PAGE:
This article reviews the literature on empirical evaluations of sex offender registration and community notification policy, which are legal mandates under what is commonly known as Megan's Law.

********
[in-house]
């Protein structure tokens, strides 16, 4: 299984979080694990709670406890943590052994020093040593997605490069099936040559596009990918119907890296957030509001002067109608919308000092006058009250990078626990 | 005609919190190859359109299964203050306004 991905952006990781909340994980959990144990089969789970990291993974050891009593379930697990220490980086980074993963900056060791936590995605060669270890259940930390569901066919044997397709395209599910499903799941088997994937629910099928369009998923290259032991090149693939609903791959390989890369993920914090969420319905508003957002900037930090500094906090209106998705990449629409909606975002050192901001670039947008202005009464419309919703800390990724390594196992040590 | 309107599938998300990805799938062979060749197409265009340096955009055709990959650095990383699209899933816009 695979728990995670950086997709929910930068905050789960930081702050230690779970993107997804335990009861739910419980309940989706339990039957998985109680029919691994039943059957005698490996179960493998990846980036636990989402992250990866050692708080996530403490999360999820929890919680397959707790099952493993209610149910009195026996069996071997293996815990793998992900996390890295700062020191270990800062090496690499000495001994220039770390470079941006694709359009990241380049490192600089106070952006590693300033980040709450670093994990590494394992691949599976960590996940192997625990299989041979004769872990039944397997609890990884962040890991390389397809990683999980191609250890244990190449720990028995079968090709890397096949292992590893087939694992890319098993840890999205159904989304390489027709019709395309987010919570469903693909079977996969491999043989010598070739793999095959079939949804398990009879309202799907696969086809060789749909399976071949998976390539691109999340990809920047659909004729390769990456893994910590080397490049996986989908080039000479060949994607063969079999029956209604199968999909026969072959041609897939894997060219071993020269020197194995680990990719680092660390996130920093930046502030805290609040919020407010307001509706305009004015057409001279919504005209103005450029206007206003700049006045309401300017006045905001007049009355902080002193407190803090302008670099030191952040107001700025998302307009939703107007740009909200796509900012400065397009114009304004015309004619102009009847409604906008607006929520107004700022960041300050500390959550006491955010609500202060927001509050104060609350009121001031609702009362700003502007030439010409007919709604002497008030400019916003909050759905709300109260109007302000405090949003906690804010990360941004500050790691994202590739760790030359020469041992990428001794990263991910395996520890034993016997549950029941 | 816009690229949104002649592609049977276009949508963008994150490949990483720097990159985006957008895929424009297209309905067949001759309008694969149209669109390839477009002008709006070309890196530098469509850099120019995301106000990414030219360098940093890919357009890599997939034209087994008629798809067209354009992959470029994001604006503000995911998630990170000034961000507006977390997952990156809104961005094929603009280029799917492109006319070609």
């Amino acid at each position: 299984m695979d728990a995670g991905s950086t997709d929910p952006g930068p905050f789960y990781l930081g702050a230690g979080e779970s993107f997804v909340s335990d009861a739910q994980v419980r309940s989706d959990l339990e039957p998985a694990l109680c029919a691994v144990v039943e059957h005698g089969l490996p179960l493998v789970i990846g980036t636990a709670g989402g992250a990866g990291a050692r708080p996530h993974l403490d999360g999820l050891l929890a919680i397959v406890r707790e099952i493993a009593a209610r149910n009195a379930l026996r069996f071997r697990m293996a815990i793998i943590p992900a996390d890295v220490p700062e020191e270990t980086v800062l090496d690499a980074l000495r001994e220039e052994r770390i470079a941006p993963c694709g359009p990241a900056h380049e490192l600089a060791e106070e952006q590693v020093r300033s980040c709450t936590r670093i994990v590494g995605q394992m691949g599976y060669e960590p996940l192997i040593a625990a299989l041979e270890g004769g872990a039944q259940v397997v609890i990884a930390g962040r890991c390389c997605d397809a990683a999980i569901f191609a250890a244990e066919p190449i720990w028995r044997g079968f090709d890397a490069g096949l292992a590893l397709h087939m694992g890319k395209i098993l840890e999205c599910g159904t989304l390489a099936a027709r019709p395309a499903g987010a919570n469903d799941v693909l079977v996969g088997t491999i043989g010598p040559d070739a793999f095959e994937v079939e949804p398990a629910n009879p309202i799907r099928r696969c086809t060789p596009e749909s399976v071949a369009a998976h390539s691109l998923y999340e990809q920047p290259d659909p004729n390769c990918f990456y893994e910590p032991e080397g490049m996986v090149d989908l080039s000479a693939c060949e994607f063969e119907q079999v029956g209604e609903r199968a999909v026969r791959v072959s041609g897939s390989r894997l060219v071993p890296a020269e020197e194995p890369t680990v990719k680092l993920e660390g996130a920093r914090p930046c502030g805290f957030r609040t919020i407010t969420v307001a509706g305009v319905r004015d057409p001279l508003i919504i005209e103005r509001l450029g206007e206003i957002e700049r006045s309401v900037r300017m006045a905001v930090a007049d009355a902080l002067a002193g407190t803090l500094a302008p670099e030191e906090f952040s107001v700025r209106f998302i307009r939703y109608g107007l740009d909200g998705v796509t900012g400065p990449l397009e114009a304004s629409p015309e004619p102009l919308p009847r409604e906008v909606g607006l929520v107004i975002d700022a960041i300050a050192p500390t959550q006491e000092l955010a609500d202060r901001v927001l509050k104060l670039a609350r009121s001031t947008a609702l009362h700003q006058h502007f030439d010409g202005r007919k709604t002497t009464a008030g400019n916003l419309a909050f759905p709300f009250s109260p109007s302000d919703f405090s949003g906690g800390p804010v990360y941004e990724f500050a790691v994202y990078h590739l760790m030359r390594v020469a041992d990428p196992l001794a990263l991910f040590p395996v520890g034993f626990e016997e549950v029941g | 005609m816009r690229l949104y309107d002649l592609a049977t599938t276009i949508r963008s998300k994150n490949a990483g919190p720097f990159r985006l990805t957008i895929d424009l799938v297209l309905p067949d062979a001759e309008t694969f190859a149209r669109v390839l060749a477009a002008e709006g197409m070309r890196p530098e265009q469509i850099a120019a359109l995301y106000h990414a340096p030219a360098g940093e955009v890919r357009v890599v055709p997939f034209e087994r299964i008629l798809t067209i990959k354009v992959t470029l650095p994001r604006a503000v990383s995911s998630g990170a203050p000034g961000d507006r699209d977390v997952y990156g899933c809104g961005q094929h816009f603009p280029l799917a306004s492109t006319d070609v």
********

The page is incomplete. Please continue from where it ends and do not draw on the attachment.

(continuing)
Two Federal laws were enacted in the mid-1990s to counter sexual abuse recidivism. The 1994 Jacob Wetterling Act required States to create registries of sexually violent offenders, including those who targeted children. These registries were required to track offenders' residence annually for a minimum of 10 years after their release from prison. In 1995, in response to the heavily publicized abuse and murder of Megan Kanka by her neighbor (a twice-convicted sex offender), the Wetterling Act was enhanced by requiring States/law enforcement agencies to release the registration information about sex offenders in the registries, so as to protect the public from additional harm. The literature search revealed 12 empirical evaluations on various aspects of Megan's Law. These evaluations focused on stakeholder, client-centered, goal-oriented, and process evaluations. Two studies that examined the impact of Megan's Law in reducing recidivism rates among sex offenders subject to registration and notification found no support for the law's overall effectiveness in reducing recidivism; however, those offenders subject to community notification were rearrested quicker than those in the control group, suggesting that reoffending is detected quicker under the implementation of Megan's Law. There is still much to learn from goal-oriented evaluations as well as other evaluations of Megan's Law. In offering suggestions for future research, this review notes that evaluations have failed to determine the effect of this policy on sex offenders' families. Also, most of the evaluations focused on the law's implementation and effectiveness in reducing child sexual abuse. Evaluations should also determine how sexual assault on adults is impacted by this law. 30 references